Some of my best student ministry volunteers are former students. For many years I overlooked former students and never recruited them to come back and be volunteers in our ministry. However, in the past few years I’ve leaned into this group and seen more and more of my former students come back to serve as volunteers.
We do have a policy that former students must be a year removed from high school before they can serve in our high school ministry. Because of this many of my former students start out serving in our middle school ministry.
I’m convinced that former students have the potential to be your best volunteers. Here are three simple reasons why I believe that.
1. You know them. One of the great things about using former students as volunteers is the simple fact that you know them. You have probably spent a few years getting to know them, pouring into them, and seeing them grow. You have a decent grip on their strengths and weaknesses. You know their personality and how they operate. Usually when you recruit a new volunteer you know next to nothing about them. All you know is what they shared in their application or when you met with them a few times. However, former students you know and this will help you put them in the right spot within your ministry.
2. They know you and your ministry. Not only do you know them but they know you. In addition to knowing you they also know your ministry. They probably have a good understanding of what you want your ministry to look like and be about. They know the culture and vibe of your ministry. This will save them much time and energy as they set out to be volunteers in your ministry. Sure there will be some things they don’t know. It will be new for them to be on the “leader side” of the ministry. However, they will know more than the normal new volunteer so that’s a plus.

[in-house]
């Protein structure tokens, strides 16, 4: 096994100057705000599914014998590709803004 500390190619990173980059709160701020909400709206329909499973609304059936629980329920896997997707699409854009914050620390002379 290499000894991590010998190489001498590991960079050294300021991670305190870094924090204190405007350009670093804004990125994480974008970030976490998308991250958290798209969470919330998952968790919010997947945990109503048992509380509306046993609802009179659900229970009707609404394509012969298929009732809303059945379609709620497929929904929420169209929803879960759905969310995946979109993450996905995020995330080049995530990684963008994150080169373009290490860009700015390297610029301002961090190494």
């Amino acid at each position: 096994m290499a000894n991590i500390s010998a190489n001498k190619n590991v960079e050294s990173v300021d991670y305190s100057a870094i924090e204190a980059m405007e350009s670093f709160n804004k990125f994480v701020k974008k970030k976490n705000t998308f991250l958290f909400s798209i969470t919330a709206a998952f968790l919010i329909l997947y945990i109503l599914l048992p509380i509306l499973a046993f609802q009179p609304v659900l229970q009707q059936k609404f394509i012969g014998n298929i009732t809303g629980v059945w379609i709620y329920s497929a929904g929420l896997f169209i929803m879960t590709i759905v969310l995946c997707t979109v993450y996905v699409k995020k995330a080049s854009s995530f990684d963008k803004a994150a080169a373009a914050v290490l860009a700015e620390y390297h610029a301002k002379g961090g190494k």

3. They want to give back. The reason most former students come back to be volunteers is so they can give back to the ministry. Usually these are students who God impacted in huge ways through your ministry. Because of this they want to come back and be a part of God doing that for other students. This is the main reason they make great volunteers – they have experienced God through your ministry and they now want to help other students experience the same thing. That’s awesome!
Don’t overlook your former students when you think about volunteers for your ministry. Reach out to them and get them plugged in. They will make great volunteers in your ministry.
For a church to have a healthy student ministry it needs more than just a student pastor or director. A good student ministry should certainly be led by a gifted, passionate pastor or director but that person will need a solid team of volunteers working alongside them. It’s important student pastors understand this and make recruiting volunteers a priority in their ministry.
Recruiting volunteers seems like a never ending task in student ministry. One of the big things I do every summer is recruit new volunteers. It’s part of the job of being in charge of a student ministry. I want to suggest a few tips that have helped me in regards to recruiting volunteers.